This morning, the Supreme Court has ruled on whether a father should have been fined for taking his daughter out of school for a family holiday during term-time.
Parents and teachers across the UK have watched the case between Jon Platt and his local education authority, the Isle of Wight Council, carefully, aware that if the Court reversed an earlier ruling that overturned a ban on term-time holidays, parents face criminal penalty on an unprecedented scale.
Since 2013, discretion to Head Teachers at state schools in England to grant up to two weeks term-time holiday for pupils with good attendance has been removed. The current rule states that children can only be taken out of school for “exceptional circumstances”. There have been a surge in fines levied against parents for proceeding with holiday arrangements in term-time.
Platt took his daughter out of school on holiday to Disney World Florida for 7 days in April 2015 and refused to pay the fine which the Council imposed. Platt argued that his daughter had attended school regularly. The school register recorded her attendance at 92.3%. Platt’s appeal against paying the fine was successful. The Council then appealed that decision on which the Supreme Court ruled today. The judges today said that Platt had shown a “blatant disregard of school rules” and that his approach had been a “slap in the face” to parents who play by the rules.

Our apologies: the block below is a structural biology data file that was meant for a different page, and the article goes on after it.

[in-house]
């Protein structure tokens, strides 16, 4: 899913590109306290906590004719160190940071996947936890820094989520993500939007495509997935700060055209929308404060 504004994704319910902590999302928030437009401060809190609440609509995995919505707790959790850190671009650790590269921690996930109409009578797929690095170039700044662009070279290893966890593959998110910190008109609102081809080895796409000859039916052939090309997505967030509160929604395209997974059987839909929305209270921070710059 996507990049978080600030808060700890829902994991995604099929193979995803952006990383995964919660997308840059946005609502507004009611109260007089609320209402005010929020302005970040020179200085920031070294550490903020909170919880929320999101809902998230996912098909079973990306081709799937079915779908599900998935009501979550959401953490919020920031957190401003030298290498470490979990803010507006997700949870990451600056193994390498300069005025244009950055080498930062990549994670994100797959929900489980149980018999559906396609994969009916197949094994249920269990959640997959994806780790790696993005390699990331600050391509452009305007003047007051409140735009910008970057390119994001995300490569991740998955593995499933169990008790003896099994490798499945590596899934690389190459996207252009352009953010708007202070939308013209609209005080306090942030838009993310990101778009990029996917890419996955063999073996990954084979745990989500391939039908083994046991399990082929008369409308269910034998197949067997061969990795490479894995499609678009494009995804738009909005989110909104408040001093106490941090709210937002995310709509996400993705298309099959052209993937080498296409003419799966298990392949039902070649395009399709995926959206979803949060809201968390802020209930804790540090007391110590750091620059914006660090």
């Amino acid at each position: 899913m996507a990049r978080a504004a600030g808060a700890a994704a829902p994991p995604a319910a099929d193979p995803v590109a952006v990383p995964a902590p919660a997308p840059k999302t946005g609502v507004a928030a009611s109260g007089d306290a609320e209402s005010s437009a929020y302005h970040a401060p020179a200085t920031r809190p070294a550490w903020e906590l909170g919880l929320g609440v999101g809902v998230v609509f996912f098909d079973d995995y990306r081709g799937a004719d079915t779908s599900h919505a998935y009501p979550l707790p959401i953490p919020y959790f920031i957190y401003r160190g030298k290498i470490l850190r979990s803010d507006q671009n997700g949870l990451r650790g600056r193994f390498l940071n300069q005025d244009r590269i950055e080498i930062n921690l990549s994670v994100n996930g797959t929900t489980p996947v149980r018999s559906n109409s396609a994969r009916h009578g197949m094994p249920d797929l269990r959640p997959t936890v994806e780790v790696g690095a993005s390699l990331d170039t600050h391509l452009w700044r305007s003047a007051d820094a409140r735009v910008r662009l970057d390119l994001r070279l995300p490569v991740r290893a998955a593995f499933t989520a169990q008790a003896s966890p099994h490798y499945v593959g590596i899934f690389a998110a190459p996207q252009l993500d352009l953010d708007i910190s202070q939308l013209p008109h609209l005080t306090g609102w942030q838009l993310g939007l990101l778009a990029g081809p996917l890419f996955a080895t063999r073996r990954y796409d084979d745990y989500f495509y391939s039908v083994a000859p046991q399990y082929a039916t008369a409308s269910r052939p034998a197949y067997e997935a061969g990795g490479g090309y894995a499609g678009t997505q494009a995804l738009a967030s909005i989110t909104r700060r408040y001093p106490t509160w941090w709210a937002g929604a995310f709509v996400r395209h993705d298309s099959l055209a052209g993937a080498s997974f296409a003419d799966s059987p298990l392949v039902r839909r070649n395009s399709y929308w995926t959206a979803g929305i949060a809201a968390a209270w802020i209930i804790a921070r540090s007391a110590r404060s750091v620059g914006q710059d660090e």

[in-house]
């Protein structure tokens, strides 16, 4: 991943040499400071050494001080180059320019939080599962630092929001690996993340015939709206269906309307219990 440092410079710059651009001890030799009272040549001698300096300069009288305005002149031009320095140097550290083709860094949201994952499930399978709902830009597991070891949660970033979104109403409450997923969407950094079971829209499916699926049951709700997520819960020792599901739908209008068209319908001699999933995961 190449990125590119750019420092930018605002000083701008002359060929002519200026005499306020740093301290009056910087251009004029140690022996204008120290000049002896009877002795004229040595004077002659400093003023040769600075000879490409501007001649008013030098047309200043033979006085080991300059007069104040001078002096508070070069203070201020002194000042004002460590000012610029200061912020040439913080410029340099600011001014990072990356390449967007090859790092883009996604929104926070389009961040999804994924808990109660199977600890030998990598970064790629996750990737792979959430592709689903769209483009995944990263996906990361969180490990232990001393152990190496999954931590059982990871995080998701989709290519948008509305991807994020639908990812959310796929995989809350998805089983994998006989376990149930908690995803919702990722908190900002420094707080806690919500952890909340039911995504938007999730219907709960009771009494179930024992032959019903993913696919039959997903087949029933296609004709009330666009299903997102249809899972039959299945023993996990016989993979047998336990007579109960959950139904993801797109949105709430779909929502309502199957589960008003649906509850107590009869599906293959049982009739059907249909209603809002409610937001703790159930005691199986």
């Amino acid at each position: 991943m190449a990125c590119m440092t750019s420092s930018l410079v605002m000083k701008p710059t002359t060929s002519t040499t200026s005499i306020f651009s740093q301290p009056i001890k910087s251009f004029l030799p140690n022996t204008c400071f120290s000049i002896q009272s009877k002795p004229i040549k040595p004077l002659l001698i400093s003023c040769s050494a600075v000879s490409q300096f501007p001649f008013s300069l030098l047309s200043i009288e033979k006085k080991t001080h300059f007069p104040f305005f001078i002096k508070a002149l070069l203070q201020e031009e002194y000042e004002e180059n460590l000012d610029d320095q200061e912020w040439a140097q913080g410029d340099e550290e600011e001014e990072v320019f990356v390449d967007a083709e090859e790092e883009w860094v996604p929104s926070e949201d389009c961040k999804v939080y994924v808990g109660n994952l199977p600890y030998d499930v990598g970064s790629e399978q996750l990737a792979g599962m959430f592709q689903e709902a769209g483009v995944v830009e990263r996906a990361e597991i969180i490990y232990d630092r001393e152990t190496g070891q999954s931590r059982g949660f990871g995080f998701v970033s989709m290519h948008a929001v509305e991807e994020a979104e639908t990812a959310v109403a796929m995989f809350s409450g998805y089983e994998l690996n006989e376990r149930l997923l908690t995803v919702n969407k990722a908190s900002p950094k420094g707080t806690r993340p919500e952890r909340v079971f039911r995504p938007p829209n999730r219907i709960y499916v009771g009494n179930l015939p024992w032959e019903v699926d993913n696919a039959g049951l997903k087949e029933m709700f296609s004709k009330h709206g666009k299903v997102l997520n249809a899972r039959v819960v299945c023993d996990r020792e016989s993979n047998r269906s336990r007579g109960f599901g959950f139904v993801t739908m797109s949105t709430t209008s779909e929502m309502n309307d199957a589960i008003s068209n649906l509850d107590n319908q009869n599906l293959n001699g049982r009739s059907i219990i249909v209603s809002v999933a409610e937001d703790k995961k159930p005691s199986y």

You can only allow your child to miss school if they are ill, or if you have received advanced permission from the school. If you take your child out of school without permission, you risk receiving a fine of £60, which rises to £120 if paid after 21 days. Failing to pay the fine in 28 days can result in prosecution, with a maximum fine, if convicted, of £2,500 or a jail sentence of up to three months. Getting permission from the school requires making an application to the Head Teacher in advance. Where, previously, Head Teachers could grant 10 days of authorised absence, now they are unable to grant any except in exceptional circumstances.
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“They said the magistrates were entitled to take into account the “wider picture” of the child’s attendance record outside of the dates she was absent on the holiday. The decision caused a surge in term-time bookings all over England.”